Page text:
Hailing from Christchurch, New Zealand, Terrible Sons are married couple Matt and Lauren Barus who have deprived us of their collaboration for too long. Although having played together previously they stated this week that Terrible Sons “Is the first time it’s just the two of us, creatively speaking.” We couldn’t be happier this has happened. One can sense the connection and closeness of the performers throughout their first single.
Truly ethereal, Terrible Sons have you scratching your scalp to massage them tingles after watching their clip for Neptune.
Neptune is smooth and easy while at the same time becoming increasingly dense, interesting, and complex with each listen. Everything is melded so well together that it’s dreamlike, the listener is suspended in time. Speaking of how their relationship affected this process they said they were able to be very open with each other while making music. “We push each other more and can disagree more with the goal of getting something we think is better. We wanted to have a simple palette of sounds. We have a push-me pull-you relationship where Lauren wants beauty and I want ‘weird’ – her description!” said Matt. I think we got everything they wanted.
Neptune docks to our shores with an accompanying video that only accentuates the power of the song. The experience created by this film clip is the major reason I personally, listen to music. Neptune drives to the core of human emotions and evokes the moments of reflection we all have in life. Even before seeing the video, the track transports us straight to a rocky outcrop above the ocean where the colours are all a bit leached out as our mind focuses inwards. The things we think about most in life are not always the things we speak about. Neptune speaks for us, at one point asking “Am I lost, or naive?” This line perfectly encapsulates a tortured soul who feels the overwhelming pressures of the world.
The film is stark and bleak but so affective in reinforcing the messages of the song. Based on strong visual impact and metaphor rather than a linear narrative it’s one to get lost in. An image of a man floating upside down under the sea is a great contrast between the song’s almost limitless space and the feeling of not being able to find an escape from pain. The clip was masterminded by Arthur Gay of Candlelit Pictures in Auckland. The band now can’t imagine the song without the video. “He expanded our broad guidelines of depth, darkness and water and added an angle of revelation – he heard in the song an exposing of the self and of emotions. This is really Arthur’s baby; he heard the song and the world grew.” And grow it does, much like the song, each passing second bringing further emotive release.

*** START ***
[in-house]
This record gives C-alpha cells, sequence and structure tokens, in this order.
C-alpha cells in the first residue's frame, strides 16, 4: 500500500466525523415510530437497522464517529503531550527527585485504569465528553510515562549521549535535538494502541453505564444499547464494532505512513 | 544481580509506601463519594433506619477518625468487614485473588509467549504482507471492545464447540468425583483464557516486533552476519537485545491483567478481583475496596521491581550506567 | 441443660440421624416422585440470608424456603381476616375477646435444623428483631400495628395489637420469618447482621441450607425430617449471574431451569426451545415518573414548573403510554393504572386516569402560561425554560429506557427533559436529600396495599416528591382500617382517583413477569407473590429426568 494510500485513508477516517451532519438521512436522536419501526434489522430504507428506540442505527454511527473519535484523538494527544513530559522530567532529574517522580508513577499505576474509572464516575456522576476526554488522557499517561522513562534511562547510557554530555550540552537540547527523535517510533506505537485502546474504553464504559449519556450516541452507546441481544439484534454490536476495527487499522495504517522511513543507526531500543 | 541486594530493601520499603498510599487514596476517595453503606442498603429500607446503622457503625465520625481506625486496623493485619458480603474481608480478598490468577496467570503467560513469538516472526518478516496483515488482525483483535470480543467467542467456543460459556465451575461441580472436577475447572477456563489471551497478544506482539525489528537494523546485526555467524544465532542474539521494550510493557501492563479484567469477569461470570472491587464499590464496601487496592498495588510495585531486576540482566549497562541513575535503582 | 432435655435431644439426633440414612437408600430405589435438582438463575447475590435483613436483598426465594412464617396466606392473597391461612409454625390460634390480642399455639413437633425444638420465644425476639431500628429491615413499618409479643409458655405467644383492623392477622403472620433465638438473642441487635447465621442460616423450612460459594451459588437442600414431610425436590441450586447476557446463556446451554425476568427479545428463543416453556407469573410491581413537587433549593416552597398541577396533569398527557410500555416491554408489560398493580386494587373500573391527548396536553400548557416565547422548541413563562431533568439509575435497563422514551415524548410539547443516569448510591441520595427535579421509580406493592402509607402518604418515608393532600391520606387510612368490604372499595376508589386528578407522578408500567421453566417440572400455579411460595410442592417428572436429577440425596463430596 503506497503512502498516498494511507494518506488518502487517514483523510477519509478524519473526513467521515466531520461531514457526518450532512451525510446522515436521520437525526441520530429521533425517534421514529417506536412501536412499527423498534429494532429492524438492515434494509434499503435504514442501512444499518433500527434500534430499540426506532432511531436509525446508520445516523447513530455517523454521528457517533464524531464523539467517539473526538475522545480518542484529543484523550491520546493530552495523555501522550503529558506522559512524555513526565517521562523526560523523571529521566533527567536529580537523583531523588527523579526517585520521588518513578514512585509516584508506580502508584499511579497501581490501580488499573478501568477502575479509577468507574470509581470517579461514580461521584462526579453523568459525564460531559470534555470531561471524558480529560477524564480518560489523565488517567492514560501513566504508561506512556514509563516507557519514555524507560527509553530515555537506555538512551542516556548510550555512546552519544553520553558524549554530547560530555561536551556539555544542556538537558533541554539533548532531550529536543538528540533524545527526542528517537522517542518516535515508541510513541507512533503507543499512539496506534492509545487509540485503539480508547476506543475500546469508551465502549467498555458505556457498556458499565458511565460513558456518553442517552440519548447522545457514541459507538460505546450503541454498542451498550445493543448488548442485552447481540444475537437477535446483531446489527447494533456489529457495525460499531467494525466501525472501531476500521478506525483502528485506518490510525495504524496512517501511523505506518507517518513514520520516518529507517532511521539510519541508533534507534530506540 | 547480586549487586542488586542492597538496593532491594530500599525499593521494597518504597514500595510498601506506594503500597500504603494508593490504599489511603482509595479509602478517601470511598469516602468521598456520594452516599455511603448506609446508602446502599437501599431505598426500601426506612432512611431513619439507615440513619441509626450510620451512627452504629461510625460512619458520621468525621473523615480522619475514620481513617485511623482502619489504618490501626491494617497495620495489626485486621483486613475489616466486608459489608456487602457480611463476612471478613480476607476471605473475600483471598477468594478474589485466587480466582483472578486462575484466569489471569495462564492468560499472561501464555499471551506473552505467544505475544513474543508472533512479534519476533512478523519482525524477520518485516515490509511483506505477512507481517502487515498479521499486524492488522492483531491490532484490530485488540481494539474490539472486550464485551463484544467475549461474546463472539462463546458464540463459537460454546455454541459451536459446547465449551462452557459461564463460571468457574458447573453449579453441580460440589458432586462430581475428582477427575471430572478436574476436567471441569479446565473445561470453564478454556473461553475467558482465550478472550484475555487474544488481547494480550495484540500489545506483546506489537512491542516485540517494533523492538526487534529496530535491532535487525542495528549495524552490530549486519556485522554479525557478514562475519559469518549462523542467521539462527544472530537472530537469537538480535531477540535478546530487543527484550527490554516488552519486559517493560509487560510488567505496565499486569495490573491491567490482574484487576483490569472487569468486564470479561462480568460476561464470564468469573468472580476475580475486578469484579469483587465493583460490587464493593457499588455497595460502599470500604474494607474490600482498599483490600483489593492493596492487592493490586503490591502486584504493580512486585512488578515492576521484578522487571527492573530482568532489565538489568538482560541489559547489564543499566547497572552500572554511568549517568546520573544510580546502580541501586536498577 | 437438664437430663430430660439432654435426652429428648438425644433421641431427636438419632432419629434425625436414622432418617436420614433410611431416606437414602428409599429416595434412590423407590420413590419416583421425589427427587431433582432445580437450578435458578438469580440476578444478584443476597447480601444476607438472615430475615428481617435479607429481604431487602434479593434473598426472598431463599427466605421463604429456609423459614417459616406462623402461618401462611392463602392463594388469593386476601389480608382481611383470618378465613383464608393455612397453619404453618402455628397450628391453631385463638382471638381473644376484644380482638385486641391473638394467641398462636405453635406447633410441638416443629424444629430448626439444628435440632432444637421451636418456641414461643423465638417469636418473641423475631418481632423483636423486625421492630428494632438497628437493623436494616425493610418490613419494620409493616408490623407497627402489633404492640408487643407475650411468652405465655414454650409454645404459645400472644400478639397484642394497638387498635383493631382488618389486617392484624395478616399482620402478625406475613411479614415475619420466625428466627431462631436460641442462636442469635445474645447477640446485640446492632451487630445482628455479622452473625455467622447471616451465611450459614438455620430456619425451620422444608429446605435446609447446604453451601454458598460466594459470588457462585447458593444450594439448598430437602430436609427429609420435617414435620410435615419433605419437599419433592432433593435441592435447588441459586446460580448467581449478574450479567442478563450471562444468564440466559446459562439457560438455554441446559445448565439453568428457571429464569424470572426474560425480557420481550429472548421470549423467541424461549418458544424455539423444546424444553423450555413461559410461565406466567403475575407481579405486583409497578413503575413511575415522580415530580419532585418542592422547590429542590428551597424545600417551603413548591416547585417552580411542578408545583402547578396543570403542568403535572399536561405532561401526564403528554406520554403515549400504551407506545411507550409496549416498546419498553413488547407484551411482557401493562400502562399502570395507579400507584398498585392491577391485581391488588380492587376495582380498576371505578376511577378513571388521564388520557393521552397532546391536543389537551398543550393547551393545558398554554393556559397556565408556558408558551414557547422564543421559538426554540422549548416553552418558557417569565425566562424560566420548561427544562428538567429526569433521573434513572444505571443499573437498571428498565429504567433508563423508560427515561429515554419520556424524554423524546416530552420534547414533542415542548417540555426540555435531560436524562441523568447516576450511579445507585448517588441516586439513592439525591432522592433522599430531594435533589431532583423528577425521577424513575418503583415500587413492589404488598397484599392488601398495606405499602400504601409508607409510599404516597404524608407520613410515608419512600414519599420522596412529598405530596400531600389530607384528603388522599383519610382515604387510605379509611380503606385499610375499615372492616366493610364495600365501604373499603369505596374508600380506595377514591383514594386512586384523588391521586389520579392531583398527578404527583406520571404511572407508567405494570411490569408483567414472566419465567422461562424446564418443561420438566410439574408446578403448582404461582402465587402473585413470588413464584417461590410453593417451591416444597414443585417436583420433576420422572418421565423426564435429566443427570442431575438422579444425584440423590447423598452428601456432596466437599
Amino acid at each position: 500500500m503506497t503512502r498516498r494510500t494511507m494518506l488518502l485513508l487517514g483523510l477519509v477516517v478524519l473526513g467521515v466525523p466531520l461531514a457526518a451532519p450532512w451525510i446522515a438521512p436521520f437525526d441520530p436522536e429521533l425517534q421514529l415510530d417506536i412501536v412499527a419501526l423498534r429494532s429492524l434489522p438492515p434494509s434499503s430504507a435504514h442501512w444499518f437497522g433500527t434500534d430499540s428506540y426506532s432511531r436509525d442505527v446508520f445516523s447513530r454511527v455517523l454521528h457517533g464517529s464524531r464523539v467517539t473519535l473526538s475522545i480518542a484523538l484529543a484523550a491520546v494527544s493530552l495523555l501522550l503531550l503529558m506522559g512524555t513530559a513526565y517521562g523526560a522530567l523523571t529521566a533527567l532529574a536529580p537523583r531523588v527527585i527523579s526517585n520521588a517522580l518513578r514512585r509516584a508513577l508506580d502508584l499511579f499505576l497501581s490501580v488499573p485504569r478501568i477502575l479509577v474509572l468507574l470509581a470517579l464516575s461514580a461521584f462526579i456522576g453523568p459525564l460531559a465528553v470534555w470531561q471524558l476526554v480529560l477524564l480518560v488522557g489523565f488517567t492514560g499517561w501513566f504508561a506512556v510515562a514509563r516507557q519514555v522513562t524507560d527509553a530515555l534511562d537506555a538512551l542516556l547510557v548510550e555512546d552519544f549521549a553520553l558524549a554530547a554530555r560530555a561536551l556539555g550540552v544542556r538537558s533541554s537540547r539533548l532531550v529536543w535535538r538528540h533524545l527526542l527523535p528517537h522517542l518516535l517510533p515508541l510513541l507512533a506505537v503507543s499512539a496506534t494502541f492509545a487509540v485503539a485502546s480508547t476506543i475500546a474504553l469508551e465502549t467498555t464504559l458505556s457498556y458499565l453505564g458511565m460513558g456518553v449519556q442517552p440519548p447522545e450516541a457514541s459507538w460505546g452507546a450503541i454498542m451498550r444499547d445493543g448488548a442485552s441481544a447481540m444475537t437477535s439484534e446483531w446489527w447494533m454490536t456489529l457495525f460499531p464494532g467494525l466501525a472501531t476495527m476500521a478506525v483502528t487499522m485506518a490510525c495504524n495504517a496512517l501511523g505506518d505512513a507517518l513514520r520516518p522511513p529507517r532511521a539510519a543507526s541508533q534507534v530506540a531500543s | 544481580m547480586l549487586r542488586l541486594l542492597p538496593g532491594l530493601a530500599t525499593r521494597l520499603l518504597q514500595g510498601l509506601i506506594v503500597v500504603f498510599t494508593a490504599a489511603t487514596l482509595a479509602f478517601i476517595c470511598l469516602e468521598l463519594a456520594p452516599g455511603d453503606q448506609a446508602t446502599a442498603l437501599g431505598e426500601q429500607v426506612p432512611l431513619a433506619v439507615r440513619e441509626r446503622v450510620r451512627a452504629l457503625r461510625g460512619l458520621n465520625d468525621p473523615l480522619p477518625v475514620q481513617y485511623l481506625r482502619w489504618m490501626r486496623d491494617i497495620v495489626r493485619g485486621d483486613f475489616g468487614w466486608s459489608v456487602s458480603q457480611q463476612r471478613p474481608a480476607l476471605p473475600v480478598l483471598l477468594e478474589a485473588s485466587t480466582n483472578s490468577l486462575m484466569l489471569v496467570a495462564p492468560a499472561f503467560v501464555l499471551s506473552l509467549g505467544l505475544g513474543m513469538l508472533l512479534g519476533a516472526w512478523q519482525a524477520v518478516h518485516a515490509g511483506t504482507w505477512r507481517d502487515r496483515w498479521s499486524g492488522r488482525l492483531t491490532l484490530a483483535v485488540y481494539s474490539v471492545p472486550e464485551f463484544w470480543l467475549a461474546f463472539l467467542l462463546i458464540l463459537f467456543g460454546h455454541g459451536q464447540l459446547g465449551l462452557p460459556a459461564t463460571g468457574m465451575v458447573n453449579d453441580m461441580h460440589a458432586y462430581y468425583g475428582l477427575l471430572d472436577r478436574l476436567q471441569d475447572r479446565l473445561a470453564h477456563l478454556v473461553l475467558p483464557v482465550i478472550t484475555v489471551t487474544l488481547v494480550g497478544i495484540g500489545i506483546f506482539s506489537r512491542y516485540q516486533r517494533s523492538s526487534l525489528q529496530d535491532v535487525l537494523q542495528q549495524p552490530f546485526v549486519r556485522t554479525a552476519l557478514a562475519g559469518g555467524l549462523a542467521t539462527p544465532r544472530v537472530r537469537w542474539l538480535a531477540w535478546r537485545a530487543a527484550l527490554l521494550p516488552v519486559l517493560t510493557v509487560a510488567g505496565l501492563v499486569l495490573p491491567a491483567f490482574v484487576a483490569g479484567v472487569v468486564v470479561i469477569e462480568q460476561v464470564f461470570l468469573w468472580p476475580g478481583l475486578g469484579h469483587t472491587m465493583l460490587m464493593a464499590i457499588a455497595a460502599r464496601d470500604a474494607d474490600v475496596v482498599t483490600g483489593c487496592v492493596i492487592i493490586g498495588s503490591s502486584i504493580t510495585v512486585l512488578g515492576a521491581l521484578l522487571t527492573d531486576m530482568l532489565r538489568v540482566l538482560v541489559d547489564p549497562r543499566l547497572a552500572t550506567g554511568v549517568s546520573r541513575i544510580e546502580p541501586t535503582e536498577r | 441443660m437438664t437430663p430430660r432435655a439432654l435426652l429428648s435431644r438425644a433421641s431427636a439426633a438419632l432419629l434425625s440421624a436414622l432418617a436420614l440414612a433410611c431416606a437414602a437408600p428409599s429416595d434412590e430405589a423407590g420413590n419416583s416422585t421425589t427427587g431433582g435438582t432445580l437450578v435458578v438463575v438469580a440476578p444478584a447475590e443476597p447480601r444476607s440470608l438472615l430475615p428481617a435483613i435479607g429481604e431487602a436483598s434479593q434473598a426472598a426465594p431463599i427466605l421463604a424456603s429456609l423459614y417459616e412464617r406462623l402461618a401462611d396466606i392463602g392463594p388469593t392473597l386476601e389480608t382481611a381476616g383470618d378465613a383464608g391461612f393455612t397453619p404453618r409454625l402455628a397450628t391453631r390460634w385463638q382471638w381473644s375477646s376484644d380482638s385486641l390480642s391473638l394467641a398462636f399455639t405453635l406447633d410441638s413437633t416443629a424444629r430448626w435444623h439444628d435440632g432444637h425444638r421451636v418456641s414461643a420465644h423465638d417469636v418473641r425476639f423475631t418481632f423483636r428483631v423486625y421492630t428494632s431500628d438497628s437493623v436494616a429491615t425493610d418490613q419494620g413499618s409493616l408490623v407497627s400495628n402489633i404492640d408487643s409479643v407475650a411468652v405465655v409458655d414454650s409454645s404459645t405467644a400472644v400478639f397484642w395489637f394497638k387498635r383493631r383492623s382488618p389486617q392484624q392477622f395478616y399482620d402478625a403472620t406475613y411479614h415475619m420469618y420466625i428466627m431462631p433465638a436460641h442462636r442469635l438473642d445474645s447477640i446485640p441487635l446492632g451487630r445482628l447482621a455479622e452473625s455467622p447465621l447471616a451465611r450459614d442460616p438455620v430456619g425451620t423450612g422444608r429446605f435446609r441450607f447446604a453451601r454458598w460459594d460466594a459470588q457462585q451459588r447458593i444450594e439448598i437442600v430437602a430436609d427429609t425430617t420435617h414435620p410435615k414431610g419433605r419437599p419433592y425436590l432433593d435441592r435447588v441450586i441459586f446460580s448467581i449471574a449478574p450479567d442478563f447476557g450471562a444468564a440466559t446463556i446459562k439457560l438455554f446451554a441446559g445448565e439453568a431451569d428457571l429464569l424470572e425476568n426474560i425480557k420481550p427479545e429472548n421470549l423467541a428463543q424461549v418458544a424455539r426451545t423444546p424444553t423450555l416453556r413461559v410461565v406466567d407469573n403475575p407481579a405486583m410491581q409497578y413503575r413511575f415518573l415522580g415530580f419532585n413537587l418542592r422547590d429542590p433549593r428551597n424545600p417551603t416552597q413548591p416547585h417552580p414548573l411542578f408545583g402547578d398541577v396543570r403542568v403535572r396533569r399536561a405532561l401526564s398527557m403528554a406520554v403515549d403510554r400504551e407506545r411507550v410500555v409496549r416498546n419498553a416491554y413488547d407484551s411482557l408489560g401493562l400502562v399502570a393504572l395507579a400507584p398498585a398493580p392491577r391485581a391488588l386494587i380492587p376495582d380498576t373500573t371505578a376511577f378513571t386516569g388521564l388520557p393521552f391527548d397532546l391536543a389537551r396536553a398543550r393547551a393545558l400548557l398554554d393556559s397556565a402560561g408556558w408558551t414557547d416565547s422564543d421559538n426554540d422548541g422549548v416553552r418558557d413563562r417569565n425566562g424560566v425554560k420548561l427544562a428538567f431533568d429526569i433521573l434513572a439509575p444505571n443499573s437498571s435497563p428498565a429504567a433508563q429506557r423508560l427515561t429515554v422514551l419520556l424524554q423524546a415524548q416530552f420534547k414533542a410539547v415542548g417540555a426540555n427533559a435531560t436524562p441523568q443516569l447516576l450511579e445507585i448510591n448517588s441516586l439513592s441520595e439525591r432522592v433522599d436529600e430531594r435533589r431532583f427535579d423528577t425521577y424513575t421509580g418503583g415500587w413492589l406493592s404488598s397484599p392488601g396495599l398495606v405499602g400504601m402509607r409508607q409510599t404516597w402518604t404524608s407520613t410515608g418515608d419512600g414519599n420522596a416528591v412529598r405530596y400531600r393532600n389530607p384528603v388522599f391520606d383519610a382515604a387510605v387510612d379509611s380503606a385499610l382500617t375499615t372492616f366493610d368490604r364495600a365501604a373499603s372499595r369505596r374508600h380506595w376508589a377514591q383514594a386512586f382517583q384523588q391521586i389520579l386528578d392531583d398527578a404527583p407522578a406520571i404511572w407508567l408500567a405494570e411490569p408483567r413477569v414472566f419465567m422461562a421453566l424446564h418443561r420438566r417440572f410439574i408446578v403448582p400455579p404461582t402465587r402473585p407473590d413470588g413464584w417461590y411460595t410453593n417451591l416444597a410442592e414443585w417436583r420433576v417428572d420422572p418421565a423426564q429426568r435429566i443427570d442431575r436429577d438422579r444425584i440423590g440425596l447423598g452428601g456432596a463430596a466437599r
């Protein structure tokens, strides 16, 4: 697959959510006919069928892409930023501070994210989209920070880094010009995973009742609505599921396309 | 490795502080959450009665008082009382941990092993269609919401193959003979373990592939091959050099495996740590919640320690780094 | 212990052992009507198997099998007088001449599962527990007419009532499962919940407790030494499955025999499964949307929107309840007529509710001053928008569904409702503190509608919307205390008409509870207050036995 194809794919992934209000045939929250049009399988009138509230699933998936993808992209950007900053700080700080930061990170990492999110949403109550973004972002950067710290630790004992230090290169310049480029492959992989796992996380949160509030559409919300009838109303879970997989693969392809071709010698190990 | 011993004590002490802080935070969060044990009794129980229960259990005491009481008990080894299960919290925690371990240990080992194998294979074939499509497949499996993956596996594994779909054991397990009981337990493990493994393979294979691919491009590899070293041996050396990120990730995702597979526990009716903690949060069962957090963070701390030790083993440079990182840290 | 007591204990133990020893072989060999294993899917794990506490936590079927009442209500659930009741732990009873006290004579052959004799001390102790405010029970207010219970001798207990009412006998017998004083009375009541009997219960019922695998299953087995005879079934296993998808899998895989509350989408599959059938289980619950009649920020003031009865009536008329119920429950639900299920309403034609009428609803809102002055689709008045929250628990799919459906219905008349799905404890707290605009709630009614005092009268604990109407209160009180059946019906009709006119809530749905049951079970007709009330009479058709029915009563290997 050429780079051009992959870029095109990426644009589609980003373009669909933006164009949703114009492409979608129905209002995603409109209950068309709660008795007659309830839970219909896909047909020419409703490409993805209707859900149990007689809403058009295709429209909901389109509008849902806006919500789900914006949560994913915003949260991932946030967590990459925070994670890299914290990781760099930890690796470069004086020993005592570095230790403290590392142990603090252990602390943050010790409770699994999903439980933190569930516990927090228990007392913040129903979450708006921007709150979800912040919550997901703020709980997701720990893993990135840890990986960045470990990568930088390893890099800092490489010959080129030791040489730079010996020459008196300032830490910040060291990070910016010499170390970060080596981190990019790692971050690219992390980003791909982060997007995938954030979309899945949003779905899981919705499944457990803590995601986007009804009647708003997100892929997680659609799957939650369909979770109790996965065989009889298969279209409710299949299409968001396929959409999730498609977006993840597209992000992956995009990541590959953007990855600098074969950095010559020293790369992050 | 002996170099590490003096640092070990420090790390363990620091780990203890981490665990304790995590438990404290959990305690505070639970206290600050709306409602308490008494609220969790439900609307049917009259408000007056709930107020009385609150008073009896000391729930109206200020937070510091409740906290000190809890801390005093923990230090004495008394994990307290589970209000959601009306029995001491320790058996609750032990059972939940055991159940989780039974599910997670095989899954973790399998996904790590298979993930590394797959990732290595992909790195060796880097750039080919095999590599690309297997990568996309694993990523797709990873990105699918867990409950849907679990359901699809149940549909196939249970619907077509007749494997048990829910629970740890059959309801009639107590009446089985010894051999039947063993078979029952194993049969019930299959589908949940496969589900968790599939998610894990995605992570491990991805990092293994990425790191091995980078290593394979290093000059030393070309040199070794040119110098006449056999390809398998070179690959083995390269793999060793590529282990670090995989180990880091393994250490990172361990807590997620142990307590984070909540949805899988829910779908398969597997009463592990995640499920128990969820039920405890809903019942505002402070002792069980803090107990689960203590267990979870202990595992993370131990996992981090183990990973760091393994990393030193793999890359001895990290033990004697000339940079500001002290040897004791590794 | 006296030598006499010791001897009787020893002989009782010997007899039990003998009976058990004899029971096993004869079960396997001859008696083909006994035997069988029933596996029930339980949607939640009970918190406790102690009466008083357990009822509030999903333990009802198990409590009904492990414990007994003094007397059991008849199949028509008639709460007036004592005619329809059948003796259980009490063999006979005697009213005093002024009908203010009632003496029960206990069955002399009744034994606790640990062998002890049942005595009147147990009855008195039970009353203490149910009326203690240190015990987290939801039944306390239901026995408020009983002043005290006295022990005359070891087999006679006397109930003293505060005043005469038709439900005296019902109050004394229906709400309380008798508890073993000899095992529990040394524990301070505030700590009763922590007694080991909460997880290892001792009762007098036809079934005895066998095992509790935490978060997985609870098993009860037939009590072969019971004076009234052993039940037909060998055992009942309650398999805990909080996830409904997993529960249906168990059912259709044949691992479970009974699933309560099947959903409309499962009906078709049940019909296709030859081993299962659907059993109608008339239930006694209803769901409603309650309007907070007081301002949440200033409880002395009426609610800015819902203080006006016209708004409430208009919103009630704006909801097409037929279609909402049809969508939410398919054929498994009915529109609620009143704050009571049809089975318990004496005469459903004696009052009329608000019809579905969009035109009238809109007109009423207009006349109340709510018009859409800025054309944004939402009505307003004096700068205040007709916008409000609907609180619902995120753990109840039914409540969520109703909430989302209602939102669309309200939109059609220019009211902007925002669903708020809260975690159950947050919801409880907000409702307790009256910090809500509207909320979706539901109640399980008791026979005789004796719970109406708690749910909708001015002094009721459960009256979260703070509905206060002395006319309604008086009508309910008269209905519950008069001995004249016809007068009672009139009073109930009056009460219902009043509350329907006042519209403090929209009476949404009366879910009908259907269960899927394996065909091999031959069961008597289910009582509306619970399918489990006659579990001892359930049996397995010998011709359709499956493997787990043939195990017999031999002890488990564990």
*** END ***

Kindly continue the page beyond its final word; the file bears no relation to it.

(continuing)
Still, Neptune hooks you from the beginning. That simple guitar loop that kicks in after the light piano opening is as steady as the sea and also confounding in its ability to produce such a melancholic atmosphere. The lyrics are amazing, both singers overlapping like two crests of the same wave. This wave pulls with it new sounds to catch with every encompassing wash you receive. The strings in the chorus are almost too much (I say this as a compliment). The song was already desperately gorgeous enough.
With a baby girl joining the family, Terrible Sons have created a sound their daughter will be proud of. Neptune is gentle, moody, thoughtful, and eerily beautiful.
As with every band I speak to I asked Terrible Sons what animal would represent them and I think they got it spot on. “A narwhal – magical with its unlikely horn, awkward because it seems impossible (not good in tight spots), and it swims in the deep.”
If you enjoyed this, you’ll be excited to know the finishing touches are being put on the duo’s debut album. If their full-length release lives up to Neptune, we’re in for a treat.